Heat fells several as thousands jam Atlanta job fair

Nine people who stood hours outdoors Thursday in line in the August heat required medical attention as thousands packed the campus of Atlanta Technical College for a job fair sponsored by the Congressional Black Caucus.

The line into the building was so long, about 600 people had to stand outside, said Capt. Jolyon Bundrige of Atlanta Fire Rescue. Emergency crews responded to several calls for heat-related illness until school officials opened an overflow room and let everyone inside between 2:30 and 3 p.m.

"A total of nine people were treated, and seven were transported" to Grady Memorial and Emory Crawford Long hospitals, Bundrige said. "Several did lose consciousness at some point."

Most of the incidents were heat-related, though in one case, a person complained of chest pains, he said. The victims' conditions were not immediately available.

Traffic was at a standstill  on University Avenue and Metropolitan Parkway prior to the event,  held from 9 a.m. to 5:30 p.m.

Asked about the crowd size, Andy Phelan, communications director for Rep. Hank Johnson, D-Ga., said Thursday afternoon that "there's nothing official, but I'm hearing anywhere between 3,000 and 4,000 -- probably closer to 4,000."

Ninety employers -- all of them with job openings, a requirement for participating -- met with job hopefuls, organizers said.

Employers on hand were Atlanta Workforce Development, the Gwinnett County school system and a number of federal agencies including the General Services Administration, Securities and Exchange Commission and Agriculture, Labor, Housing and Urban Development and Transportation departments.

Private employers included Coca-Cola, Sprint, Comcast, Google, NCR, Childrens Healthcare of Atlanta, Microsoft, General Electric, Starbucks, Waffle House and Pepsi.

The crowds, lines and heat took their toll on people in line, both mentally and physically.

Around noon, a woman who had been waiting in line for several hours collapsed and appeared to lose consciousness for a few seconds until people gave her water and revived her. An EMS crew that was on the site carried the woman into the shade and tended to her there.

Radio dispatchers reported "multiple patients down" and said EMTs and fire engines were on the scene to provide assistance.

Others were simply frustrated.

Walter Character, who said he was laid off July 8, said he heard of the fair on the news, but that he and many other people didn't know they had to preregister to avoid standing in line for hours.

"You have to preregister. The line is wrapped around the building and these people may not even get in to see anyone," he said.

Character said he was giving up and heading to another job fair in Gwinnett County.

William Smith had been in line for nearly three hours around 10 a.m. but said he was happy to be there. "It's a good opportunity," he said "I just hope everybody comes out of here OK -- with a job."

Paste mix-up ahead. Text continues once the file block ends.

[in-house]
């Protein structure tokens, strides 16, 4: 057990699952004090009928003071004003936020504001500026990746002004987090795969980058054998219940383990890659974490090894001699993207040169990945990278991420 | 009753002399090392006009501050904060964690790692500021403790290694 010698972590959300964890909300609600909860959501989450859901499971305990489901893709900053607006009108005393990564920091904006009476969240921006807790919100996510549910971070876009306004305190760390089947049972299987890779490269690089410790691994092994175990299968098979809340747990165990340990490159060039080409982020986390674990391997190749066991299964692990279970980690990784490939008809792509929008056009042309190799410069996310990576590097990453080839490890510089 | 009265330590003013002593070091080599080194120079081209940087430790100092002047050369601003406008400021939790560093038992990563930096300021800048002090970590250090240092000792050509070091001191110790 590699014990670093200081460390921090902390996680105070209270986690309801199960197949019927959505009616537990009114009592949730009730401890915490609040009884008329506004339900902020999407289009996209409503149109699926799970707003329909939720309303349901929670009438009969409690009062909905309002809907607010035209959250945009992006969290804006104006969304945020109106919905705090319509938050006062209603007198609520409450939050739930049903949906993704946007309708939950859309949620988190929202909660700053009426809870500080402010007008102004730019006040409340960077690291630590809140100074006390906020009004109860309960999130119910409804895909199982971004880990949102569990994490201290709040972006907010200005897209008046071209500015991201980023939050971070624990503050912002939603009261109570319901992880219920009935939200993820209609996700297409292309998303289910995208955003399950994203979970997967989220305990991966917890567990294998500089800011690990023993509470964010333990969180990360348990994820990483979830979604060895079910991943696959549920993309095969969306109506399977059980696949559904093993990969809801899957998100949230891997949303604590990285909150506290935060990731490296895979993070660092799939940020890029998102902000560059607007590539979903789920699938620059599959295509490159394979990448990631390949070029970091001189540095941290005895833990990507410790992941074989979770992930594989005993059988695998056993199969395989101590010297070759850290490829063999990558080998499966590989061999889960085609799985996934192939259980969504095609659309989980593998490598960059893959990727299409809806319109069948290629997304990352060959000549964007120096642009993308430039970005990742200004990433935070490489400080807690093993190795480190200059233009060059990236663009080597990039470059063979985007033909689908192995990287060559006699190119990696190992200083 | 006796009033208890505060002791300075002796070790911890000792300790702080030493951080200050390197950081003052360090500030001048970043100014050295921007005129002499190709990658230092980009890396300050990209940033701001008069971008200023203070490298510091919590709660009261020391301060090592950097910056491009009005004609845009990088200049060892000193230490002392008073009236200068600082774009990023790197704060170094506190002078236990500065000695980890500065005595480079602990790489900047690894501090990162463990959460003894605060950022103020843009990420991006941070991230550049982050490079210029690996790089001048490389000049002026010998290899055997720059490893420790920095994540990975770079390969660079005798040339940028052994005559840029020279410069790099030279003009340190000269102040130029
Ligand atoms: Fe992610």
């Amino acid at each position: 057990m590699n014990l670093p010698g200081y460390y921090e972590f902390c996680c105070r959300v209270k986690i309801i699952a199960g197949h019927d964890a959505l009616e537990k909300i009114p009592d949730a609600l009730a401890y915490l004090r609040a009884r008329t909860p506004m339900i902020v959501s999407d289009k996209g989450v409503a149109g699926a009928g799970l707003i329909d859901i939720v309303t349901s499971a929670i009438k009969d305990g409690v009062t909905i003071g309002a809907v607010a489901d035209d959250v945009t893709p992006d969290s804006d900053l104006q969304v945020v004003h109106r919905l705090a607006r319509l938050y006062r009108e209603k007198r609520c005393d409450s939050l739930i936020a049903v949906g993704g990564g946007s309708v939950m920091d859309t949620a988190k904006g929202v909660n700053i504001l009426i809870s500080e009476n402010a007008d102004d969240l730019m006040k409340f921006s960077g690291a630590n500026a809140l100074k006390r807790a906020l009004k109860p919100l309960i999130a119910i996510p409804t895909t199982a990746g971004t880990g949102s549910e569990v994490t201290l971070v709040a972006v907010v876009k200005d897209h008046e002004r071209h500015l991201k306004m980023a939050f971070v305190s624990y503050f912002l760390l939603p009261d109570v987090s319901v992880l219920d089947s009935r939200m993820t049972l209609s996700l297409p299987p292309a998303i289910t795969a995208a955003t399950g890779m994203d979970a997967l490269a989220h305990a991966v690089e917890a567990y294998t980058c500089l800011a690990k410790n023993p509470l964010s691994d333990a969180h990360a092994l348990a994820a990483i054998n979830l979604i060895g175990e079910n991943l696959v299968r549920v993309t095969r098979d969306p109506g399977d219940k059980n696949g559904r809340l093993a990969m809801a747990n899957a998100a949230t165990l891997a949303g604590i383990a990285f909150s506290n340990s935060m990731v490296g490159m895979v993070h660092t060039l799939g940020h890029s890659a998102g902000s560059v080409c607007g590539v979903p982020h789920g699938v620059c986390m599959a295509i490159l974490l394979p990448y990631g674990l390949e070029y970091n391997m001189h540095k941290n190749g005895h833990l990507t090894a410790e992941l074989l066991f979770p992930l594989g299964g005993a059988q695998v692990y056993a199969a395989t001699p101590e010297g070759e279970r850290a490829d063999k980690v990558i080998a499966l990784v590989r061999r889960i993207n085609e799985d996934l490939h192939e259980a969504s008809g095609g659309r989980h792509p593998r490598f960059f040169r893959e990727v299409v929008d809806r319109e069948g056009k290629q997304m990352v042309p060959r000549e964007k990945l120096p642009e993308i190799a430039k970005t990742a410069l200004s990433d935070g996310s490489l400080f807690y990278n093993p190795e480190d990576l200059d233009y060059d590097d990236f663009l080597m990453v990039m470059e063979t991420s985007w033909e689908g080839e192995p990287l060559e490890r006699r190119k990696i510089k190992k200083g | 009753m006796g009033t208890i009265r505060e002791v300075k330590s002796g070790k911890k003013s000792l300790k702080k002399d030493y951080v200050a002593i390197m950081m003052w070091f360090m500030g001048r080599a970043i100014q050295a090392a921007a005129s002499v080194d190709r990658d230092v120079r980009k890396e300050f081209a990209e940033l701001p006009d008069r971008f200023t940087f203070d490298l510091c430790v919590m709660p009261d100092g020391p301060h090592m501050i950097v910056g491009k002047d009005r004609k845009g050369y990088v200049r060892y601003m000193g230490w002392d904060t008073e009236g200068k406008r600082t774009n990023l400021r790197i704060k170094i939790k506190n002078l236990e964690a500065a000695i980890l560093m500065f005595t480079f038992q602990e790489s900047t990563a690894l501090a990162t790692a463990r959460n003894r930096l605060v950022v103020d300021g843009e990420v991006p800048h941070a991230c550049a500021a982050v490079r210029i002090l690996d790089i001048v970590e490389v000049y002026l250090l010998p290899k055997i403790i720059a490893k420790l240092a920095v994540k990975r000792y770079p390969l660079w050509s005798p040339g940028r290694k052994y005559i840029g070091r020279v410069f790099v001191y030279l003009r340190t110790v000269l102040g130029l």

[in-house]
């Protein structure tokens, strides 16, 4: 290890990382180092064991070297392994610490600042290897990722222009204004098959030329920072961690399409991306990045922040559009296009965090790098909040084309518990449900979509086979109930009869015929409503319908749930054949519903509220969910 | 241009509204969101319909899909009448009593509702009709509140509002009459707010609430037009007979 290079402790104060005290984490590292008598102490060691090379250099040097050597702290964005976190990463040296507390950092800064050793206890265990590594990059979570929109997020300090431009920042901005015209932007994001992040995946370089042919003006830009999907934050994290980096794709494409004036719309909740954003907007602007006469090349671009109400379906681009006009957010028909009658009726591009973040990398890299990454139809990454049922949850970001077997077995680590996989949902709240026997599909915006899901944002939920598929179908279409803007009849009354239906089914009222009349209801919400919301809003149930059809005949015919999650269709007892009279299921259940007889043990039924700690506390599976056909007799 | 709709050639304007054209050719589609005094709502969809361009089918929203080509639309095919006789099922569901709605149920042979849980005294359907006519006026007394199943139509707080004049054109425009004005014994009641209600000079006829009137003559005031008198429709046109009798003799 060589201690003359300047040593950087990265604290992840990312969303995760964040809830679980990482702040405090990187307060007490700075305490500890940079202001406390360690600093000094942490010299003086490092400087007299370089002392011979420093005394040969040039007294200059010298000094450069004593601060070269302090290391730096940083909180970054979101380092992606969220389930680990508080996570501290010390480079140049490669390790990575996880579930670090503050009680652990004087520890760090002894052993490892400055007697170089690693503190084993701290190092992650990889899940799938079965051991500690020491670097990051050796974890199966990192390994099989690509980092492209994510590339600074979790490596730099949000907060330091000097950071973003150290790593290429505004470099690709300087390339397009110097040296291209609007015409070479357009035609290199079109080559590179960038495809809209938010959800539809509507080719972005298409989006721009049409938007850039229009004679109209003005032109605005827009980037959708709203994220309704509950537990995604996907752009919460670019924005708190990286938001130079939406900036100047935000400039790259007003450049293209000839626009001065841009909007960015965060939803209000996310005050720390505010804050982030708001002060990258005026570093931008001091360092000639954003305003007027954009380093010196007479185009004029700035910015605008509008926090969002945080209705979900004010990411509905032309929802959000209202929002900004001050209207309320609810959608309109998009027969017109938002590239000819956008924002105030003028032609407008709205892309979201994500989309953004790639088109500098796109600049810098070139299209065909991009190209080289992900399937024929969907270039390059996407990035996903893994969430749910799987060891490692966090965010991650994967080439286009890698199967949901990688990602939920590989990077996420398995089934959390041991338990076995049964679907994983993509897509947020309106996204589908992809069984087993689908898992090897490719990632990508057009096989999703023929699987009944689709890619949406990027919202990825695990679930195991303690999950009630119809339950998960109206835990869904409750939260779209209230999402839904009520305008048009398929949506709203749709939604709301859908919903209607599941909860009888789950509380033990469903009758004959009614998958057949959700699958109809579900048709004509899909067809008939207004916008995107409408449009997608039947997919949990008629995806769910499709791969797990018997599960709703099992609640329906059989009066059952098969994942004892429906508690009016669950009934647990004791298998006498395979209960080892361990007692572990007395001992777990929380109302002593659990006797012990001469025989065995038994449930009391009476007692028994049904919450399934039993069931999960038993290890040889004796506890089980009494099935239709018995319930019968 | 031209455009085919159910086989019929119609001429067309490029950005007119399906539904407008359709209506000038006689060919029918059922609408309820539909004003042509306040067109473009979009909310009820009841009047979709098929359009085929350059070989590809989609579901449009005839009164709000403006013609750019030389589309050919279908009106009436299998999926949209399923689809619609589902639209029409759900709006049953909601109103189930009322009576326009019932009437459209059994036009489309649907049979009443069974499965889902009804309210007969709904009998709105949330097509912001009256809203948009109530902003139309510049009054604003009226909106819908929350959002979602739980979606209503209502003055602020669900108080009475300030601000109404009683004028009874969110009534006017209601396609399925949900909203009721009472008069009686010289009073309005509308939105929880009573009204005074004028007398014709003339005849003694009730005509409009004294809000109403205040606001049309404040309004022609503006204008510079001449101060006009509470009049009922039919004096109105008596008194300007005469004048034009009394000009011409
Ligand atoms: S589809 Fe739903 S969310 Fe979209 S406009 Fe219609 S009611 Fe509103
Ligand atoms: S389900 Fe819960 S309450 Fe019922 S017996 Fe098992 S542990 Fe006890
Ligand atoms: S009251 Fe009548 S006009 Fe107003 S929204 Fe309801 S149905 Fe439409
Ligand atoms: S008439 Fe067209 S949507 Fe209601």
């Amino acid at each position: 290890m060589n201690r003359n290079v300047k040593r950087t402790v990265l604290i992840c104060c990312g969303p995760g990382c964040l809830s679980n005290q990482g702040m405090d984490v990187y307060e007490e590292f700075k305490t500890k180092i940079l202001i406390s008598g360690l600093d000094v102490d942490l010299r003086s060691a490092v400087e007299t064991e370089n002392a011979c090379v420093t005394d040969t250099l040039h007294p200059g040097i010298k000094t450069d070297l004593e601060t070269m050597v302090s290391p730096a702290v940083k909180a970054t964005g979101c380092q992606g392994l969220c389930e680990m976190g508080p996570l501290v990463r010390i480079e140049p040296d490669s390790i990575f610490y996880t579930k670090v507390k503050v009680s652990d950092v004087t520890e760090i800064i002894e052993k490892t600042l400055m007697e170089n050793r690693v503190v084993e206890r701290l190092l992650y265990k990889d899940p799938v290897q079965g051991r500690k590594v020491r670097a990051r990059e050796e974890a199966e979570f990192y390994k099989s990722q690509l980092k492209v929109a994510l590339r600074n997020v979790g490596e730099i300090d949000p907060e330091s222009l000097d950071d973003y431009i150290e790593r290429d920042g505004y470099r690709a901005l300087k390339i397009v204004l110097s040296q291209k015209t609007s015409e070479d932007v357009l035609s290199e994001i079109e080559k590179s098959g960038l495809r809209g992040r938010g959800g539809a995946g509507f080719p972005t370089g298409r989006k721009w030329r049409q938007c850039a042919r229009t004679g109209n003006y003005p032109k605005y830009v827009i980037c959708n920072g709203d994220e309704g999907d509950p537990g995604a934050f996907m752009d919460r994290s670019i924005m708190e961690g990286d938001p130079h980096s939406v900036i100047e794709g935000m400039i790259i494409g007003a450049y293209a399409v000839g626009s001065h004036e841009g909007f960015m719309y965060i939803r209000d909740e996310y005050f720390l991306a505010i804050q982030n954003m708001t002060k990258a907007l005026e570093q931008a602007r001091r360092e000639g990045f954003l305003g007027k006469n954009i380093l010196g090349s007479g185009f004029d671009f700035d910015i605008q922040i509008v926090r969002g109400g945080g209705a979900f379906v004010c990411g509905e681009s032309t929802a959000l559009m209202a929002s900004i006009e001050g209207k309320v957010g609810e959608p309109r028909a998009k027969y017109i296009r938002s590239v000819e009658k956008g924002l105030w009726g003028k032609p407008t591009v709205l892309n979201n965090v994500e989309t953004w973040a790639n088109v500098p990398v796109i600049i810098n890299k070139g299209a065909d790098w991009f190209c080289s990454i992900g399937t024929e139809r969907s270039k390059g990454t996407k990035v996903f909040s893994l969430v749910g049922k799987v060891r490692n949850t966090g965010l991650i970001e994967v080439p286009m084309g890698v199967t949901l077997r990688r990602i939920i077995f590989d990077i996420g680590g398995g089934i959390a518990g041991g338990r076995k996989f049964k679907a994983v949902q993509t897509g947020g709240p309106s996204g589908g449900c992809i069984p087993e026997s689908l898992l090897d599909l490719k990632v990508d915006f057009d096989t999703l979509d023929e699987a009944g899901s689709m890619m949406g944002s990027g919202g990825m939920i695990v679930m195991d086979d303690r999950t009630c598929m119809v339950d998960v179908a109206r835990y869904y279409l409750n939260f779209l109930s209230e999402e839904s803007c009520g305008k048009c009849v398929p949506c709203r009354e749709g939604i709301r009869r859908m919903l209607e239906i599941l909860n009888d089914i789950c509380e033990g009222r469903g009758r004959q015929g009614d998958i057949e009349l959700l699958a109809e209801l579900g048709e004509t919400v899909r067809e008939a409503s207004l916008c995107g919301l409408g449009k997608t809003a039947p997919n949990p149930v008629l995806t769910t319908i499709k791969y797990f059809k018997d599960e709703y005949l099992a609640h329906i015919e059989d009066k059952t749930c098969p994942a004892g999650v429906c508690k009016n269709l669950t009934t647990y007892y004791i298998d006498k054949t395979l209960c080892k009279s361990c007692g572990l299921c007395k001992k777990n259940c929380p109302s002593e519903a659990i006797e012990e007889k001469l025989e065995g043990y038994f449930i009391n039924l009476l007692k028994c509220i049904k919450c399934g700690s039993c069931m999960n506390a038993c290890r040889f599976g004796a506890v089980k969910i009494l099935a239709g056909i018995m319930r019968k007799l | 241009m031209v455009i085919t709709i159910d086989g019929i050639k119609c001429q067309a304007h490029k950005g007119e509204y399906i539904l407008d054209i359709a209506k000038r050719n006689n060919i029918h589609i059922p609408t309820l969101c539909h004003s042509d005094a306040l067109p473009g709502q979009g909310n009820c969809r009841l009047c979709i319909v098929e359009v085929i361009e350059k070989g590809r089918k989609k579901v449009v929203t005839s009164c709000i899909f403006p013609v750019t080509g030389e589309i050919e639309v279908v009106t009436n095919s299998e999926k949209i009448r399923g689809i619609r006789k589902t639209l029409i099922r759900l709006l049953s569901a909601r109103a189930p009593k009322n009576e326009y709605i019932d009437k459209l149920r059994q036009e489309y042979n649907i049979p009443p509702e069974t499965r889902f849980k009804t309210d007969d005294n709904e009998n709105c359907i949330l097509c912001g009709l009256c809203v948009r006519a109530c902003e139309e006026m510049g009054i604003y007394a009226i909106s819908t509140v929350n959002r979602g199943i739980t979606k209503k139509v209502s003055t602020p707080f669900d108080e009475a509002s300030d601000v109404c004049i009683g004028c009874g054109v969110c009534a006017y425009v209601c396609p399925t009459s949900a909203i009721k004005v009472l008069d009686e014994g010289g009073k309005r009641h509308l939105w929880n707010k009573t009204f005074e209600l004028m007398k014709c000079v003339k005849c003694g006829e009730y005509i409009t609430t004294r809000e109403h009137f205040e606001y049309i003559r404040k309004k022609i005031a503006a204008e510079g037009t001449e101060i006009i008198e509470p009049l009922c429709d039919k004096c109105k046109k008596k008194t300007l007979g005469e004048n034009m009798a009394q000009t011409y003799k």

"We understand it's hot, the lines are long and people are frustrated," Phelan said at one point in the day.  "But the number of people just underscores the need for jobs, not only in our community but our country."

Phelan said organizers were handing out bottled water to those waiting in the heat, which had topped 80 degrees by noon.

Rep. John Lewis, D-Ga., urged job-seekers not to give up hope and called for a federal solution to unemployment.

"It is my hope that some of the people here today will be promised a job -- at least an interview. We have to do something."

Lewis said there must be a "massive effort on the part of this administration and on the part of all of us" in Congress to fund public works jobs similar to those created during the Great Depression.

Lewis said he would push for more federal spending -- "millions and billions of dollars to create jobs, to put people back to work" but he offered no specific proposals other than a summer jobs program that failed to pass Congress.

Across town, a much different scene unfolded at the Gwinnett Center in Duluth. Officials said more than 1,000 people had preregistered for the event, sponsored by the Gwinnett Chamber of Commerce, but the crowds were far smaller and the lines relatively short.

Melissa Foster of Lawrenceville recently graduated fromt the nursing program at the Medical College of Georgia and has been looking for a job since March. She was hoping to get an interview for a position at Gwinnett Medical Center.

Foster said her classmates who had done internships at hospitals were faring better in their job searches. "Many of them have found jobs" at the hospitals where they interned. "I wasn't so lucky."

If the job fair doesn't lead to a job, she said her Plan B is to "Continue searching and continue applying and hopefully get an interview."

_ Staff writer Joel Provano contributed to this article